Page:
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Endocrine disruptors

Endocrine disruptors

Endocrine disruptors are chemical substances that alter the functioning of the endocrine system and negatively affect the health of humans and animals. They may either be of synthetic or natural origin. Exposure to endocrine disruptors can occur from different sources, such as residues of pesticides or consumer products used or present in our daily life.

Regulation (EC) No 1223/2009 on cosmetic products (cosmetics regulation) provides a regulatory framework to protect human health.

To address potential health risks, the regulation includes a system of restrictions on and bans of certain substances in cosmetics. We base our restrictions on the scientific committee on consumer safety's (SCCS) risk assessments.

The SCCS' risk assessment addresses scientific concerns about the endocrine-disrupting properties of substances in cosmetics as well as other substances of concern. It judges whether endocrine/hormonal activities are linked to critical endpoints to assess the safety of these substances for consumers. When applicable, this includes vulnerable groups such as children. 

On 7 November 2018, the Commission adopted the review of Regulation (EC) No 1223/2009 on cosmetic products containing endocrine-disrupting substances. The report takes stock of how substances considered as potential endocrine disruptors were tackled under the cosmetics regulation. Also, specifically which ones were banned or restricted following their safety assessment. At this stage, the conclusion is that the cosmetics regulation provides adequate tools to regulate cosmetic substances that potentially risk human health.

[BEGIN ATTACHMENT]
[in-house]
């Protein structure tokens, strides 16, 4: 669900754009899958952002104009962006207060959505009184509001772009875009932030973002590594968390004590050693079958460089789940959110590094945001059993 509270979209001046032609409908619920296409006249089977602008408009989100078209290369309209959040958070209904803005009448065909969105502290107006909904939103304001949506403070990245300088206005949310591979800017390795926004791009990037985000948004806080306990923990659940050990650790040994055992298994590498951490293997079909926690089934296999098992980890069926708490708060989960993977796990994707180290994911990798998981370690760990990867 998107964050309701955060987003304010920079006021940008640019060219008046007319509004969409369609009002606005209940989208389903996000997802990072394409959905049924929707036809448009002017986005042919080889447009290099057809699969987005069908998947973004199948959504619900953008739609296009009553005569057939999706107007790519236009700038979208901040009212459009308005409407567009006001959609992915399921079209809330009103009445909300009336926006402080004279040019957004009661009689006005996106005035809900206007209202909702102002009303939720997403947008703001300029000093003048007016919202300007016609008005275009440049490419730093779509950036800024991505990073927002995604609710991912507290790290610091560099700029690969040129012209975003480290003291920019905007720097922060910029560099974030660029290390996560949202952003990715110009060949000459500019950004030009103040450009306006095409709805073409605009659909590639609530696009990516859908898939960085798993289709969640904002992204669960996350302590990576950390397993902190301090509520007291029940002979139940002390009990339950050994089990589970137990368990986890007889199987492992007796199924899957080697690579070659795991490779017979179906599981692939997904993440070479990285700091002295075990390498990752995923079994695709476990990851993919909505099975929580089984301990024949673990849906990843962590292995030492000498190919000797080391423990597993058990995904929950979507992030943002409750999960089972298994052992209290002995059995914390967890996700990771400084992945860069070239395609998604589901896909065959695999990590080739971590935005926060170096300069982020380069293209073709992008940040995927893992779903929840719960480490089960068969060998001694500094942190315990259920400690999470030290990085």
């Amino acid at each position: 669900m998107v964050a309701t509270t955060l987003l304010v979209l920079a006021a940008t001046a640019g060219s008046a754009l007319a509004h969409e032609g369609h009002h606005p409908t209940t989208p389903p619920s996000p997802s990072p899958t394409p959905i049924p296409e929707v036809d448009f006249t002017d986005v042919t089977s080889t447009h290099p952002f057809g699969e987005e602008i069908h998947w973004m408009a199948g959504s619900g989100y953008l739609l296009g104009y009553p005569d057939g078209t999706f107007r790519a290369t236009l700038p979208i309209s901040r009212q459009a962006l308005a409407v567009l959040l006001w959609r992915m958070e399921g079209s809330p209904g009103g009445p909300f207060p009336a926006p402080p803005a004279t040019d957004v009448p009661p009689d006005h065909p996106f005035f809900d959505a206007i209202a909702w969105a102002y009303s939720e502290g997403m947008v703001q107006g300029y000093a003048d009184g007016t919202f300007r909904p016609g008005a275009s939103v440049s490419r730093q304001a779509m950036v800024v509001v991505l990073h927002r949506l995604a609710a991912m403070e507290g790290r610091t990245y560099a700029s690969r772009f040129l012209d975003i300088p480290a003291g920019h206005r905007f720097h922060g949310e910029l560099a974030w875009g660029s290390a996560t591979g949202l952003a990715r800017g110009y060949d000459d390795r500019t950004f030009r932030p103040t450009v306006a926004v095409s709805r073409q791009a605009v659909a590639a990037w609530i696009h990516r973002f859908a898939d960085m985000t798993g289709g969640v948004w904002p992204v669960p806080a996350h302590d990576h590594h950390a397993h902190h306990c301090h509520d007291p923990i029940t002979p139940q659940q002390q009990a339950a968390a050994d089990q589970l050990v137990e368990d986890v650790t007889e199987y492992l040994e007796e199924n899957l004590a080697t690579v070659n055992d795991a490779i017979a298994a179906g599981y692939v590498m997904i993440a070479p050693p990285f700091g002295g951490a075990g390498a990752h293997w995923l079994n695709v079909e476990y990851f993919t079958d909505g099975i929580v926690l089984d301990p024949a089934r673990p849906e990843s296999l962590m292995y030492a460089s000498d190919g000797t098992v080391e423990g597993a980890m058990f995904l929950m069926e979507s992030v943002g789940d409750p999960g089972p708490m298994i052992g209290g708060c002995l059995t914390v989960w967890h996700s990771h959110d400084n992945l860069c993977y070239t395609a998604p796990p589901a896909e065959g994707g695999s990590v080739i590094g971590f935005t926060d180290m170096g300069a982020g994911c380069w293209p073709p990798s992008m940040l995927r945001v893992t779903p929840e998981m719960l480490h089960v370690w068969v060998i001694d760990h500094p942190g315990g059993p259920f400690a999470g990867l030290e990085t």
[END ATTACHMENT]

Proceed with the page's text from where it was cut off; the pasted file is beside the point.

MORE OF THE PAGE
In the report, the Commission committed to creating a priority list of potential endocrine disruptors that weren't covered by the regulation bans yet. After input from EU countries, industry, consumer organisations and the SCCS, the Commission consolidated a list of 28 substances. 

The Commission launched a first public call for data from 16 May -15 October on 14 substances that merit a higher priority for assessment. These substances include Benzophenone-3, kojic acid, 4-methylbenzylidene camphor, propylparaben, triclosan, resorcinol, octocrylene, triclocarban, butylated hydroxytoluene (BHT), benzophenone, homosalate, benzyl salicylate, genistein and daidzein. 

The Commission analyses the received data, mandating the SCCS to evaluate these substances as soon as possible. Then, the Commission takes action to prohibit or restrict the use of these substances in cosmetics if needed.

A second call for data related to the remaining 14 substances could take place in the future, taking into consideration any relevant developments. These substances are Butylparaben, tert-butylhydroxyanisole/Butylated hydroxyanisole/BHA, ethylhexyl methoxycinnamate(EHMC)/octylmethoxycinnamate (OMC)/octinoxate, benzophenone-1/BP-1, benzophenone-2/BP-2, benzophenone-4/BP-4, benzophenone-5/BP-5, methylparaben, cyclopentasiloxane/decamethylcyclopentasiloxane/D5, Cyclomethicone, salicylic acid, butylphenyl methyl propanol/BMHCA, triphenyl phosphate and deltamethrin.